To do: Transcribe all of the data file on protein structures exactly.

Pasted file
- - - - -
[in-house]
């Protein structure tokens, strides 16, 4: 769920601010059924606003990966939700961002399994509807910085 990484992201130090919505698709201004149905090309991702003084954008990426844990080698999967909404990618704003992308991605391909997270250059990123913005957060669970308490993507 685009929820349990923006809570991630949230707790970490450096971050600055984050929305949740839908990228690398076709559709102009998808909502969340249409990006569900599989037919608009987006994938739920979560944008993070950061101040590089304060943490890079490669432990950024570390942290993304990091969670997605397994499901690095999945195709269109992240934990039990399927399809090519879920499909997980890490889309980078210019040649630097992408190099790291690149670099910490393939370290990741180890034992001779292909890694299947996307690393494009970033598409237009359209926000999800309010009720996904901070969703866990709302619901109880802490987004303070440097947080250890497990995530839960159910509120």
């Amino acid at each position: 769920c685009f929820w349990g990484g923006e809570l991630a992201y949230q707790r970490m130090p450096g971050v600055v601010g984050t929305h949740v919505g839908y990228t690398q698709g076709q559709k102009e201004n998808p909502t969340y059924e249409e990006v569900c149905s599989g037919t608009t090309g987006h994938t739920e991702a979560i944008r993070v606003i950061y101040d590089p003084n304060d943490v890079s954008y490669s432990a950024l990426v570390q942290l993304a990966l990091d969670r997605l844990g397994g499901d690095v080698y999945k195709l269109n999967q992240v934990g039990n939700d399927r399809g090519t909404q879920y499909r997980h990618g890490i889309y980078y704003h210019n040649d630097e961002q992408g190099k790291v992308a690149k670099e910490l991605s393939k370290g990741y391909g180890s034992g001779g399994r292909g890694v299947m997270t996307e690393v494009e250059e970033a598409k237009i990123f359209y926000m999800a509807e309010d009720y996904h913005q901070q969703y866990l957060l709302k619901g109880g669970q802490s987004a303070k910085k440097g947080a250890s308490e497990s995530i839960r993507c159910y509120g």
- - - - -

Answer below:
[in-house]
């Protein structure tokens, strides 16, 4: 769920601010059924606003990966939700961002399994509807910085 990484992201130090919505698709201004149905090309991702003084954008990426844990080698999967909404990618704003992308991605391909997270250059990123913005957060669970308490993507 685009929820349990923006809570991630949230707790970490450096971050600055984050929305949740839908990228690398076709559709102009998808909502969340249409990006569900599989037919608009987006994938739920979560944008993070950061101040590089304060943490890079490669432990950024570390942290993304990091969670997605397994499901690095999945195709269109992240934990039990399927399809090519879920499909997980890490889309980078210019040649630097992408190099790291690149670099910490393939370290990741180890034992001779292909890694299947996307690393494009970033598409237009359209926000999800309010009720996904901070969703866990709302619901109880802490987004303070440097947080250890497990995530839960159910509120």
């Amino acid at each position: 769920c685009f929820w349990g990484g923006e809570l991630a992201y949230q707790r970490m130090p450096g971050v600055v601010g984050t929305h949740v919505g839908y990228t690398q698709g076709q559709k102009e201004n998808p909502t969340y059924e249409e990006v569900c149905s599989g037919t608009t090309g987006h994938t739920e991702a979560i944008r993070v606003i950061y101040d590089p003084n304060d943490v890079s954008y490669s432990a950024l990426v570390q942290l993304a990966l990091d969670r997605l844990g397994g499901d690095v080698y999945k195709l269109n999967q992240v934990g039990n939700d399927r399809g090519t909404q879920y499909r997980h990618g890490i889309y980078y704003h210019n040649d630097e961002q992408g190099k790291v992308a690149k670099e910490l991605s393939k370290g990741y391909g180890s034992g001779g399994r292909g890694v299947m997270t996307e690393v494009e250059e970033a598409k237009i990123f359209y926000m999800a509807e309010d009720y996904h913005q901070q969703y866990l957060l709302k619901g109880g669970q802490s987004a303070k910085k440097g947080a250890s308490e497990s995530i839960r993507c159910y509120g």